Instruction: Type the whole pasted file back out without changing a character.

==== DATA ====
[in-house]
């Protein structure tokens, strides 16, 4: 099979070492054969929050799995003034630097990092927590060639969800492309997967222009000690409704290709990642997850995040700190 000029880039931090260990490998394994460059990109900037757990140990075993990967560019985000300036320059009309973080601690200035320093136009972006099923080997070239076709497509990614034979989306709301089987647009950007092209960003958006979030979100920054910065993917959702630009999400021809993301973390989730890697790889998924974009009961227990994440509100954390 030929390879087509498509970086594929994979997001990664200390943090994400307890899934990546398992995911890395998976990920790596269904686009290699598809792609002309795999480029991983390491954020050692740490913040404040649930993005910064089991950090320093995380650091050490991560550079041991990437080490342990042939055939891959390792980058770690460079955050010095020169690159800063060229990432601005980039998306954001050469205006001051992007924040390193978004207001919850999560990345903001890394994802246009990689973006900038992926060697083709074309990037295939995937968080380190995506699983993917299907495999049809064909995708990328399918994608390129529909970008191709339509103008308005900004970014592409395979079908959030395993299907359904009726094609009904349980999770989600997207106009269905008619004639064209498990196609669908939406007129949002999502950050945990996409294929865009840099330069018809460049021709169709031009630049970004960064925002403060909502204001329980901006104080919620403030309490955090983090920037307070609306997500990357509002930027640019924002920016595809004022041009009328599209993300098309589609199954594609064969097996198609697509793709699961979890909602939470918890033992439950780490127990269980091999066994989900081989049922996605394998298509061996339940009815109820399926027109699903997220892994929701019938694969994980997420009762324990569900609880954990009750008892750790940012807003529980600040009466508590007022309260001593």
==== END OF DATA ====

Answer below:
[in-house]
């Protein structure tokens, strides 16, 4: 099979070492054969929050799995003034630097990092927590060639969800492309997967222009000690409704290709990642997850995040700190 000029880039931090260990490998394994460059990109900037757990140990075993990967560019985000300036320059009309973080601690200035320093136009972006099923080997070239076709497509990614034979989306709301089987647009950007092209960003958006979030979100920054910065993917959702630009999400021809993301973390989730890697790889998924974009009961227990994440509100954390 030929390879087509498509970086594929994979997001990664200390943090994400307890899934990546398992995911890395998976990920790596269904686009290699598809792609002309795999480029991983390491954020050692740490913040404040649930993005910064089991950090320093995380650091050490991560550079041991990437080490342990042939055939891959390792980058770690460079955050010095020169690159800063060229990432601005980039998306954001050469205006001051992007924040390193978004207001919850999560990345903001890394994802246009990689973006900038992926060697083709074309990037295939995937968080380190995506699983993917299907495999049809064909995708990328399918994608390129529909970008191709339509103008308005900004970014592409395979079908959030395993299907359904009726094609009904349980999770989600997207106009269905008619004639064209498990196609669908939406007129949002999502950050945990996409294929865009840099330069018809460049021709169709031009630049970004960064925002403060909502204001329980901006104080919620403030309490955090983090920037307070609306997500990357509002930027640019924002920016595809004022041009009328599209993300098309589609199954594609064969097996198609697509793709699961979890909602939470918890033992439950780490127990269980091999066994989900081989049922996605394998298509061996339940009815109820399926027109699903997220892994929701019938694969994980997420009762324990569900609880954990009750008892750790940012807003529980600040009466508590007022309260001593």